Aug 20, 2018, Banning foods in schools not the solution: Allergy advocate https://www.nzherald.co.nz/nz/news/article.cfm?c_id=1&objectid=12106988 Banning kids from taking cakes and nuts to school or daycare won't necessarily stop kids from breaking out in hives or having an anaphylactic shock, according to parents of children with severe allergies. Australasian allergy advocate Jackie Nevard, whose 9-year-old son Thai has seven allergies, said the key was educating parents, teachers and kids rather than outright removing one or two foods from lunchboxes. But more and more education providers were instead resorting to banning foods which caused reactions. "It seems a simple solution banning food, but because there is like nine main allergens that cause an allergic reaction - banning nuts does nothing for the majority of children because milk, eggs and nuts are the top three allergens and you can't go banning milk and egg," Nevard said…. In New Zealand one in 10 children are likely to have a food allergy by 12 months of age…. Nevard is visiting schools and childcare centres in Auckland, Hamilton and Tauranga next week to raise awareness around food allergies and how the community can help sufferers safe…. The 5-year-old Hamilton boy has a teacher aide sit with him while he eats lunch at school to make sure he doesn't come in contact with his danger foods that other kids are eating around him. The teacher aide also helps him apply his barrier creams for his eczema and his extensive medical kit which includes an EpiPen is always close by. Isaac's food allergies include egg, dairy, sesame, kiwi fruit and cashew and pistachio nuts. He also has environmental allergies including dust mites, pollen, grass, cats and dogs which cause his face to come up in a red rash and his eyes to go puffy, red and itchy….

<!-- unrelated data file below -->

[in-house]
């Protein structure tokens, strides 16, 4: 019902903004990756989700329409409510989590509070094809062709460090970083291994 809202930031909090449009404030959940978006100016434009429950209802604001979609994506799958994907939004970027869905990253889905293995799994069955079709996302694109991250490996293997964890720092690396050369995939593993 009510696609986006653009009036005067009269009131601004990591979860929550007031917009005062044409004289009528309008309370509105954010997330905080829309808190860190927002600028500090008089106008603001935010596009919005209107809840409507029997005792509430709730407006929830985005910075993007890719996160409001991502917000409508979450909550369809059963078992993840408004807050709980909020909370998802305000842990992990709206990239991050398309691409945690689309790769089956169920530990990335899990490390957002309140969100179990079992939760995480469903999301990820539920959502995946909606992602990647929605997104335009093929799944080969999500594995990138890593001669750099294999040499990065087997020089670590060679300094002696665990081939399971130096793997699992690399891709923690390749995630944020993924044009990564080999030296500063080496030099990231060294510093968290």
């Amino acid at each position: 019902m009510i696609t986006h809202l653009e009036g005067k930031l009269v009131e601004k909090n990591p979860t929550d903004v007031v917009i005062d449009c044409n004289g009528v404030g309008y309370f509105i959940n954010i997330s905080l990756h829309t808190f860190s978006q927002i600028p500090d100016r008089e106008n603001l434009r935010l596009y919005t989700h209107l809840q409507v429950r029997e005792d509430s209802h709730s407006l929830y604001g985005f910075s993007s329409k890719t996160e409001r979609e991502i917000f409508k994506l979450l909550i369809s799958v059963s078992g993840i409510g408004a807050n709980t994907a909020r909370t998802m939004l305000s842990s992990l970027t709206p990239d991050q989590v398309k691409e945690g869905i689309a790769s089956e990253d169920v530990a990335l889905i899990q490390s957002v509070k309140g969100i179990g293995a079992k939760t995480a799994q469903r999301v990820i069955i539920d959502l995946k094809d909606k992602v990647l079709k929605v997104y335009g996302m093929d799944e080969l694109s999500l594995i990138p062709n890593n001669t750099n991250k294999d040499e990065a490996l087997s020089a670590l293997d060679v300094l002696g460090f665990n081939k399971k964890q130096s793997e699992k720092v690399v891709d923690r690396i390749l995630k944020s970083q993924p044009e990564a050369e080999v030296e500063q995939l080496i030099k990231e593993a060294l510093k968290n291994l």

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Children today are noticeably different from previous generations, and the proof is in the news coverage we see every day. This site shows you what’s happening in schools around the world. Children are increasingly disabled and chronically ill, and the education system has to accommodate them. Things we've long associated with autism, like sensory issues, repetitive behaviors, anxiety and lack of social skills, are now problems affecting mainstream students. Blame is predictably placed on bad parenting (otherwise known as trauma from home).
Addressing mental health needs is as important as academics for modern educators. This is an unrecognized disaster. The stories here are about children who can’t learn or behave like children have always been expected to. What childhood has become is a chilling portent for the future of mankind.
Anne Dachel, Media editor, Age of Autism
(John Dachel, Tech. assist.)
What will happen in another 4 years? How can we go on like this? This is a national (and international) problem of monumental proportions. We have an entire new class of children who cannot be accommodated by the system: many are manifestly neurologically impaired. Meanwhile, the government and the medical profession sleep on regardless.
UK media editor, Age of Autism
The generation of American children born after 1990 are arguably the sickest generation in the history of our country.
Robert F. Kennedy, Jr.
It seemed to me that with rising autism prevalence, you’d also see rising autism costs to society, and it turns out, the costs are catastrophic.
They calculated that in 2015 autism cost the United States $268 billion and they projected that if autism continues at its current rate, we’re looking at one trillion dollars a year in autism costs by 2025, so within five years.
Toby Rogers, PhD, Political economist
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